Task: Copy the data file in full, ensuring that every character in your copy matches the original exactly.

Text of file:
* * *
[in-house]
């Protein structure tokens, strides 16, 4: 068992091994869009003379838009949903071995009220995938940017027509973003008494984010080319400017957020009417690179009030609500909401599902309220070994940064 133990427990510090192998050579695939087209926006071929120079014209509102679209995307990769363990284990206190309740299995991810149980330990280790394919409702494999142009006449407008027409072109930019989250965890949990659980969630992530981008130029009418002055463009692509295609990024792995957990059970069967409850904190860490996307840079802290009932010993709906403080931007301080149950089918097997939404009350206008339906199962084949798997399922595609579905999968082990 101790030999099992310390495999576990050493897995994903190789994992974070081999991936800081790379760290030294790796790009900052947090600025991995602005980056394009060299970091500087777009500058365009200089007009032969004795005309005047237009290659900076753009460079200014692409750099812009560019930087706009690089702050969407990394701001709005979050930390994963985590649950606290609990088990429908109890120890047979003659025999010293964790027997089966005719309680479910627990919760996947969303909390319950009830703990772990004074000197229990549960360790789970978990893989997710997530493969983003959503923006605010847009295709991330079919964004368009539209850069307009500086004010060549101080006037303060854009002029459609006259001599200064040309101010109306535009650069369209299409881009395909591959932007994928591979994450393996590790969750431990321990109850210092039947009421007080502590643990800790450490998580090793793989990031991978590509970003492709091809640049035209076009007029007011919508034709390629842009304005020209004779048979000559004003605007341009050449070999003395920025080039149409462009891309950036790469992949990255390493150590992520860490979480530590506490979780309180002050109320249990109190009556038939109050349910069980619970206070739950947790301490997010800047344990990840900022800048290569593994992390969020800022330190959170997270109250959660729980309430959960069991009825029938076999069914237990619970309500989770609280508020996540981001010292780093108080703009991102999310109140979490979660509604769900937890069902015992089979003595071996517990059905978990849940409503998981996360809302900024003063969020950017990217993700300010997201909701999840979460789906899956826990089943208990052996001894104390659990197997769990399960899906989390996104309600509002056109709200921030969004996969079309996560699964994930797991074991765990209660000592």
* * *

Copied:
[in-house]
């Protein structure tokens, strides 16, 4: 068992091994869009003379838009949903071995009220995938940017027509973003008494984010080319400017957020009417690179009030609500909401599902309220070994940064 133990427990510090192998050579695939087209926006071929120079014209509102679209995307990769363990284990206190309740299995991810149980330990280790394919409702494999142009006449407008027409072109930019989250965890949990659980969630992530981008130029009418002055463009692509295609990024792995957990059970069967409850904190860490996307840079802290009932010993709906403080931007301080149950089918097997939404009350206008339906199962084949798997399922595609579905999968082990 101790030999099992310390495999576990050493897995994903190789994992974070081999991936800081790379760290030294790796790009900052947090600025991995602005980056394009060299970091500087777009500058365009200089007009032969004795005309005047237009290659900076753009460079200014692409750099812009560019930087706009690089702050969407990394701001709005979050930390994963985590649950606290609990088990429908109890120890047979003659025999010293964790027997089966005719309680479910627990919760996947969303909390319950009830703990772990004074000197229990549960360790789970978990893989997710997530493969983003959503923006605010847009295709991330079919964004368009539209850069307009500086004010060549101080006037303060854009002029459609006259001599200064040309101010109306535009650069369209299409881009395909591959932007994928591979994450393996590790969750431990321990109850210092039947009421007080502590643990800790450490998580090793793989990031991978590509970003492709091809640049035209076009007029007011919508034709390629842009304005020209004779048979000559004003605007341009050449070999003395920025080039149409462009891309950036790469992949990255390493150590992520860490979480530590506490979780309180002050109320249990109190009556038939109050349910069980619970206070739950947790301490997010800047344990990840900022800048290569593994992390969020800022330190959170997270109250959660729980309430959960069991009825029938076999069914237990619970309500989770609280508020996540981001010292780093108080703009991102999310109140979490979660509604769900937890069902015992089979003595071996517990059905978990849940409503998981996360809302900024003063969020950017990217993700300010997201909701999840979460789906899956826990089943208990052996001894104390659990197997769990399960899906989390996104309600509002056109709200921030969004996969079309996560699964994930797991074991765990209660000592």